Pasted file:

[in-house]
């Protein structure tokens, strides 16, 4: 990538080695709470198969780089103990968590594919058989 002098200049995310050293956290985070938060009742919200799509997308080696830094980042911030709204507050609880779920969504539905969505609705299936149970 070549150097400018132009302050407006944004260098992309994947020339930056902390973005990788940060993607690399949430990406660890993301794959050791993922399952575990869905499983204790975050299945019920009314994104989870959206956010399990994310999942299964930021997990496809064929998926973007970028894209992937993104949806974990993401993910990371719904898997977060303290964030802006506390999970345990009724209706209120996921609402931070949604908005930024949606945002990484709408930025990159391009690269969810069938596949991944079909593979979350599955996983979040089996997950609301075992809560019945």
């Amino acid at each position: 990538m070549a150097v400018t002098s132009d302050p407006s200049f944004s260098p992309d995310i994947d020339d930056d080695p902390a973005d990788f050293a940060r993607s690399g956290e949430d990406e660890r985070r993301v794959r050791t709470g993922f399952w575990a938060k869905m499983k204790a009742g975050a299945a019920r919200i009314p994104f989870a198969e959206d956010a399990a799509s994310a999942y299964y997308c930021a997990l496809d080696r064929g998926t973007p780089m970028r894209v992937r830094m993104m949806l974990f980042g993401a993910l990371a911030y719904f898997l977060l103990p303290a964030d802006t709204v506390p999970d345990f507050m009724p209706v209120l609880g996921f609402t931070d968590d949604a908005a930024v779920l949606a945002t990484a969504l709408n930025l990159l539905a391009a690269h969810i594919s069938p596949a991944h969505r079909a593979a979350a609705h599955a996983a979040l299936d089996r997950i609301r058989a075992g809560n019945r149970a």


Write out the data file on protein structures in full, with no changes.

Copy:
[in-house]
């Protein structure tokens, strides 16, 4: 990538080695709470198969780089103990968590594919058989 002098200049995310050293956290985070938060009742919200799509997308080696830094980042911030709204507050609880779920969504539905969505609705299936149970 070549150097400018132009302050407006944004260098992309994947020339930056902390973005990788940060993607690399949430990406660890993301794959050791993922399952575990869905499983204790975050299945019920009314994104989870959206956010399990994310999942299964930021997990496809064929998926973007970028894209992937993104949806974990993401993910990371719904898997977060303290964030802006506390999970345990009724209706209120996921609402931070949604908005930024949606945002990484709408930025990159391009690269969810069938596949991944079909593979979350599955996983979040089996997950609301075992809560019945």
């Amino acid at each position: 990538m070549a150097v400018t002098s132009d302050p407006s200049f944004s260098p992309d995310i994947d020339d930056d080695p902390a973005d990788f050293a940060r993607s690399g956290e949430d990406e660890r985070r993301v794959r050791t709470g993922f399952w575990a938060k869905m499983k204790a009742g975050a299945a019920r919200i009314p994104f989870a198969e959206d956010a399990a799509s994310a999942y299964y997308c930021a997990l496809d080696r064929g998926t973007p780089m970028r894209v992937r830094m993104m949806l974990f980042g993401a993910l990371a911030y719904f898997l977060l103990p303290a964030d802006t709204v506390p999970d345990f507050m009724p209706v209120l609880g996921f609402t931070d968590d949604a908005a930024v779920l949606a945002t990484a969504l709408n930025l990159l539905a391009a690269h969810i594919s069938p596949a991944h969505r079909a593979a979350a609705h599955a996983a979040l299936d089996r997950i609301r058989a075992g809560n019945r149970a």